Offshore accident lawyer The ocean is the world’s most dangerous workplace. Maritime industries in the United States can be found in nearly every state, employing over 400,000 people nationwide. Shipyards, marine terminals, fishing, aquaculture, seafood processing, commercial diving, and marine transportation are all places where maritime workers can find work. Maritime workers face a higher risk of death, injury, and illness than the average American worker, according to the Centers for Disease Control.
Slips and falls, equipment failures, collisions, fires, and unsafe work practices, and negligence are all common causes of offshore injuries, which often necessitate costly medical treatment — sometimes for an extended period of time. Catastrophic injuries may prevent an injured worker who relies on his or her physical ability from returning to work. This can be devastating for families, especially if the worker is the sole breadwinner and is unable to work.
Offshore workers are subject to laws that differ from those that apply to land-based workers. If you or someone you care about has been injured or becomes ill while working offshore, we urge you to contact an experienced offshore injury attorney at Montagna Maritime Law as soon as possible to request a free case evaluation.
TYPES OF OFFSHORE INJURIES Offshore accident lawyer
When an offshore worker accepts a job in the maritime industry, it is understood that the job is physically demanding and carries inherent risks that are far more dangerous than land-based work. Injuries are common, ranging from minor to horrific, and even fatal. Minor injuries can often become much more serious over time. The following are some of the most common types of offshore injuries:
- Traumatic brain injury (TBI) can occur in a variety of ways. Offshore workers are frequently placed in construction and industrial-like environments. Traumatic brain injury can be caused by a blow to the head from a slip or fall, or by being struck by a swinging or unsecured cargo. This can result in long-term cognitive or behavioral changes.
- Spinal and back injuries – Operating heavy machinery, carrying heavy loads, and performing manual labor can be back-breaking work that requires many hours of standing, lifting, twisting, and pulling. Falls, being hit by a vehicle, or being struck by unstable loads can all result in injuries for offshore workers. A back or neck injury can cause chronic pain, limited mobility, and, in severe cases, paraplegia or quadriplegia. Even when medical attention is provided promptly, spinal and back injuries can result in long-term disabilities.
- Slips and falls – Slips and falls are among the most common — and serious — injuries. Slip and fall accidents can cause everything from concussions and contusions to broken bones. Slipping on the deck of a ship or platform can send you overboard in some cases, which immediately escalates into a dangerous situation.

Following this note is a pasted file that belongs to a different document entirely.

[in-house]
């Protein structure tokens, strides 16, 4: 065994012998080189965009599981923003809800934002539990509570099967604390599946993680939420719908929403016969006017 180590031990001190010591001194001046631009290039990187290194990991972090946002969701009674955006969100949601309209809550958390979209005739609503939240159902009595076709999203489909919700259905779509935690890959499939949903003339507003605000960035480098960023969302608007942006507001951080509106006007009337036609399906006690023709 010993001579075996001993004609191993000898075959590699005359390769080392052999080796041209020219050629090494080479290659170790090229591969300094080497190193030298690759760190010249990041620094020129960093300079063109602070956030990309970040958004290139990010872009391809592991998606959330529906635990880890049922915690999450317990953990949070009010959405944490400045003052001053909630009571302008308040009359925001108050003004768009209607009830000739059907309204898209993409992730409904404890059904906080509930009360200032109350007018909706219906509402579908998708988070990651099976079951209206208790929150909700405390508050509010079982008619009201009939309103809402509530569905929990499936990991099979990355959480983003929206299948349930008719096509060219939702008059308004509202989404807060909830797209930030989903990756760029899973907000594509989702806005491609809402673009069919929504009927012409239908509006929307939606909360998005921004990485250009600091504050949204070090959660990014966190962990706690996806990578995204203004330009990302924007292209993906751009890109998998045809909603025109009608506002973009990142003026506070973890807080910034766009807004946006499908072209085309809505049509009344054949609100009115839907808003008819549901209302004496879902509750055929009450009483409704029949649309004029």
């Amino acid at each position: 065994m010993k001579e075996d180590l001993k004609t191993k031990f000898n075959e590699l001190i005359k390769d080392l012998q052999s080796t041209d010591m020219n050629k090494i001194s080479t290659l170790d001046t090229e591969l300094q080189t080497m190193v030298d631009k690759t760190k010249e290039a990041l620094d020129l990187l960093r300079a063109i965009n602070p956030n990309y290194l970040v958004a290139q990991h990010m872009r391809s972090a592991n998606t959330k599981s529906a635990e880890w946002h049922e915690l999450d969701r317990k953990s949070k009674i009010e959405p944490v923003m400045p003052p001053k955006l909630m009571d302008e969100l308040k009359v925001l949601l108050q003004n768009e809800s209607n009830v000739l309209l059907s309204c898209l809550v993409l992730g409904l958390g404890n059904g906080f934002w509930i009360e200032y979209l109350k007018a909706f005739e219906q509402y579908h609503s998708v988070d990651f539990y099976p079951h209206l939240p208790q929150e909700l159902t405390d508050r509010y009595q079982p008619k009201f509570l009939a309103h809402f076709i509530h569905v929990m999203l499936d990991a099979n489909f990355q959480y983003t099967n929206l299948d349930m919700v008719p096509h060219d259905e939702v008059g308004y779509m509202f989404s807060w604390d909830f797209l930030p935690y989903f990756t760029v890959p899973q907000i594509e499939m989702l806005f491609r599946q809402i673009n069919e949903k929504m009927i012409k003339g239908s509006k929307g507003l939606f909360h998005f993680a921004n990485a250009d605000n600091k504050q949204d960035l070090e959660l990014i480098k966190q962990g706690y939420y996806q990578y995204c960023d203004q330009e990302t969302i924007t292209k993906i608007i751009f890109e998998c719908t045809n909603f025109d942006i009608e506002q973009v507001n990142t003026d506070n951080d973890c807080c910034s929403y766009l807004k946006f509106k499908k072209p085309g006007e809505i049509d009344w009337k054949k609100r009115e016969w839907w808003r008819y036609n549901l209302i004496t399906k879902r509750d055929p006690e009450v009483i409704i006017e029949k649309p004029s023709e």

- Hearing loss – If hearing protection is not provided or mandated, workers may be exposed to significant noise over time, causing their hearing to deteriorate. Tinnitus or total hearing loss can develop in some cases where work environments are sufficiently loud.
- Loss of limbs – Inadvertently walking into the path of a truck or forklift, working with cables under tension, or getting a leg caught and crushed beneath unstable cargo such as coils, pipes, plates, and tires can all result in amputation injuries. Amputation is a life-changing injury that frequently necessitates the use of a prosthetic.
Crushing injuries and broken bones – Offshore work typically involves a heavy reliance on heavy machinery, either for construction or for day-to-day work. Injuries are common when this machinery fails or when safety procedures are not followed. These types of injuries frequently result in broken or crushed bones.
Crushing injuries can also cause internal organ damage and create life-threatening situations.
Hypothermia and frostbite – Offshore and maritime workers frequently work in harsh environments at all hours of the day and night. As a result, offshore workers are frequently exposed to extremely cold conditions, which can result in hypothermia or frostbite. These dangers are exacerbated by exposure to water, which can occur as a result of harsh conditions or a fall overboard.
Drowning – A fall overboard can quickly turn into a life-threatening injury, especially if treatment is delayed. Furthermore, hypothermia can occur even in relatively warm waters.
Lung damage can occur when safety procedures are not followed or enforced, or when accidents result in spills, causing serious chemical injuries.
When these chemicals are inhaled, they can cause severe and long-term lung damage. Exposure to high concentrations of these chemicals can be immediately fatal in some cases. Smaller exposures, on the other hand, can result in smaller injuries that can become chronic or cumulative.
Fatalities – Each year, offshore workers are tragically killed in accidents along the United States East Coast. If you have lost a loved one as a result of an accident, please contact us.